An employee at a currency exchange store counts Chinese one-hundred yuan banknotes in Hong Kong, China. (Photographer: Xaume Olleros/Bloomberg)

China Is Said to Plan Curbs on $1 Trillion in Money-Market Funds

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(Bloomberg) -- China plans to expand its unprecedented crackdown on financial risk to money-market funds by capping how much investors can redeem in a day, people familiar with the matter said.

The limit for same-day redemption will be set at 10,000 yuan ($1,580), said the people, who asked not to be identified as they’re not authorized to speak publicly. The same restriction will apply when investors use their assets in money-market funds directly for payment and consumption, the people said.

Such a move would be the latest tightening by China’s policy makers, who are making stability job No. 1 as they work to balance continued expansion with defusing the country’s debt bomb. Those efforts culminated in the unprecedented government takeover of Anbang Insurance Group Co. earlier this month, just before President Xi Jinping gathered top cadres for a plenum to select government leaders and a national legislative meeting next week.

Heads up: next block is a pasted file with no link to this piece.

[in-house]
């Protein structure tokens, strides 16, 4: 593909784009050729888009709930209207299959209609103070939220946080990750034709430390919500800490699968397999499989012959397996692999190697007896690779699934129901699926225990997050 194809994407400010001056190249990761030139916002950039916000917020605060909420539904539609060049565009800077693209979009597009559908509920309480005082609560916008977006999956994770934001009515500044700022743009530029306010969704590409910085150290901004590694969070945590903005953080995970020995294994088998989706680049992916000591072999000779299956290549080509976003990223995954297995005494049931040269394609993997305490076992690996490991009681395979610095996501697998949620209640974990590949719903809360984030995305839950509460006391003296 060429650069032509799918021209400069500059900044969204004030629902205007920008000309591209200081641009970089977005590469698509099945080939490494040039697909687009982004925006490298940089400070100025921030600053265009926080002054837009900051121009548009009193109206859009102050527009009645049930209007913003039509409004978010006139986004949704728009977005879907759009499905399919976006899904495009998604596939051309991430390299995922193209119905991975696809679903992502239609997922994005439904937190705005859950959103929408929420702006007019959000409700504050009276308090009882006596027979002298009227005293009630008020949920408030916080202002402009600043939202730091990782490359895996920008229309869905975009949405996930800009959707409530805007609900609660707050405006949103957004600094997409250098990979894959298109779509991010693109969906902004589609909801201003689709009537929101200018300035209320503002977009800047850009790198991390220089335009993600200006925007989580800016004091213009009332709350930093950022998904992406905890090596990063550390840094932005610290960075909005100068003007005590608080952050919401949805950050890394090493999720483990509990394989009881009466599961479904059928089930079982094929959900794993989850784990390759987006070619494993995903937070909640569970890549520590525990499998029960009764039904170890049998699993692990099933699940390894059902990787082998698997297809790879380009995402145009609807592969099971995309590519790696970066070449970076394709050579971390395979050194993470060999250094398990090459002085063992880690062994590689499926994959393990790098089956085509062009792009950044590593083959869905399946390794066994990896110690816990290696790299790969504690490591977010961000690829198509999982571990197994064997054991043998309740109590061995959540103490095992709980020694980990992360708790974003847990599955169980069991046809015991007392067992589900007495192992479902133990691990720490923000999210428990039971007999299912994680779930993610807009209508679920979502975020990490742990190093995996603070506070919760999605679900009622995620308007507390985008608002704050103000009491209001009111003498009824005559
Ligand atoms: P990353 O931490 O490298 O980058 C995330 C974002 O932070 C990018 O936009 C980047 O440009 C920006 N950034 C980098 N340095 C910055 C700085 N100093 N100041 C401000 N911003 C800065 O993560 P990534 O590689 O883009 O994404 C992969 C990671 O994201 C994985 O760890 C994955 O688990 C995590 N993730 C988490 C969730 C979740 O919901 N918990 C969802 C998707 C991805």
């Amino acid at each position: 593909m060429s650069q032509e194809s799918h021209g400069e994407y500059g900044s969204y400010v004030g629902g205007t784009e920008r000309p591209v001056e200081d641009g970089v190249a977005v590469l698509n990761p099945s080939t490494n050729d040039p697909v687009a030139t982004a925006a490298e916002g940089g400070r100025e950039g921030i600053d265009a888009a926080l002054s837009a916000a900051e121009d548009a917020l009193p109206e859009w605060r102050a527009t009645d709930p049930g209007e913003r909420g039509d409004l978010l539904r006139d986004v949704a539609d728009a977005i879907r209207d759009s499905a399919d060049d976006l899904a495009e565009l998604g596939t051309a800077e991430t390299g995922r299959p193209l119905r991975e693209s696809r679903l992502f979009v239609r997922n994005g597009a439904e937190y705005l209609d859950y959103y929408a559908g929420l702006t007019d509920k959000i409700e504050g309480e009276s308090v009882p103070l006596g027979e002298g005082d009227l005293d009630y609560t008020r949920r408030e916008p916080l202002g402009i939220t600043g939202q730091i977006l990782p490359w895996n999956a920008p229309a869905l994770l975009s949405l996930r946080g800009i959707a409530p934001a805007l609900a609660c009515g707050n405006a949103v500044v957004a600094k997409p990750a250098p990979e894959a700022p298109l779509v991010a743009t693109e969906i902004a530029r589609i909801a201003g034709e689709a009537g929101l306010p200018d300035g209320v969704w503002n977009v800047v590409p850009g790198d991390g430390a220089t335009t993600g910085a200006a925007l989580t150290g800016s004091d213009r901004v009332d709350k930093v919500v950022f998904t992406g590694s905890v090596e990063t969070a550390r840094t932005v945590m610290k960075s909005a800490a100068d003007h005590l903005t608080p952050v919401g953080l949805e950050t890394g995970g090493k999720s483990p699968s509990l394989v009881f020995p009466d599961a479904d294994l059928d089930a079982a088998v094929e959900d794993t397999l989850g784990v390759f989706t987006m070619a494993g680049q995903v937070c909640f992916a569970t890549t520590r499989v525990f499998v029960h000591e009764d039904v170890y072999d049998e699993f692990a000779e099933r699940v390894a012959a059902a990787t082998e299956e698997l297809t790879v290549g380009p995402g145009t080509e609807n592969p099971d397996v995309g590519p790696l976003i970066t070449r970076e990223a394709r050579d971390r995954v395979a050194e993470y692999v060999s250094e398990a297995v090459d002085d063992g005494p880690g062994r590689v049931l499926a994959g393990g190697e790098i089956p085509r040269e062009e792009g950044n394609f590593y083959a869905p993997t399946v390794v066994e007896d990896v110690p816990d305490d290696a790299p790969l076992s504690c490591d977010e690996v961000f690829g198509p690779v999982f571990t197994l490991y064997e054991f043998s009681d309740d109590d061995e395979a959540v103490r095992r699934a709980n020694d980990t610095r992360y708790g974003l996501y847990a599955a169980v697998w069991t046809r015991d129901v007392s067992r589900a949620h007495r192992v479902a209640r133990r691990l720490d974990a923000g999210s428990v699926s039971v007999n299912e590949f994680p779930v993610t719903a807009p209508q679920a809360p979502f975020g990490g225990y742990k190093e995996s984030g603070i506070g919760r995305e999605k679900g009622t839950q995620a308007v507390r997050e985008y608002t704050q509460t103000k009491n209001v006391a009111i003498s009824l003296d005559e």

The move by regulators brings them into areas once seen as less risky. The country’s money-market funds expanded to a total value of almost $1.1 trillion by the end of 2017, up from $680 billion the previous year, according to the Asset Management Association of China.

Read More: How China Is Getting Serious About Financial Risk

“The financial regulatory crackdown is far from over,” Rob Subbaraman, an economist at Nomura in Singapore, said in a note Wednesday. “The unrelenting crackdown on shadow financing, market speculation and corruption has steadily raised the cost of funding and tightened overall financial conditions.”

The People’s Bank of China and the China Securities Regulatory Commission didn’t respond to faxes seeking comment on the matter Wednesday.

Some Chinese money-market funds allow investors to use the money they hold in the fund directly for purchasing online and in traditional retail stores, such as the Ant Financial-controlled Tianhong Yu’E Bao Money Market Fund, China’s largest such entity.

The central bank last year urged Ant, a financial affiliate of Alibaba Group Holding Ltd., to reduce the maximum amount individuals can invest in Yu’E Bao to limit financial market risk, people with knowledge of the matter said in May.

Read More: World’s No.1 Money Fund Said to Face Pressure to Cut Inflows

The PBOC revised the statistics methodology for calculating the M2 broad money supply last month to better gauge the scale of money market funds.

©2018 Bloomberg L.P.

With assistance from Heng Xie, Yinan Zhao

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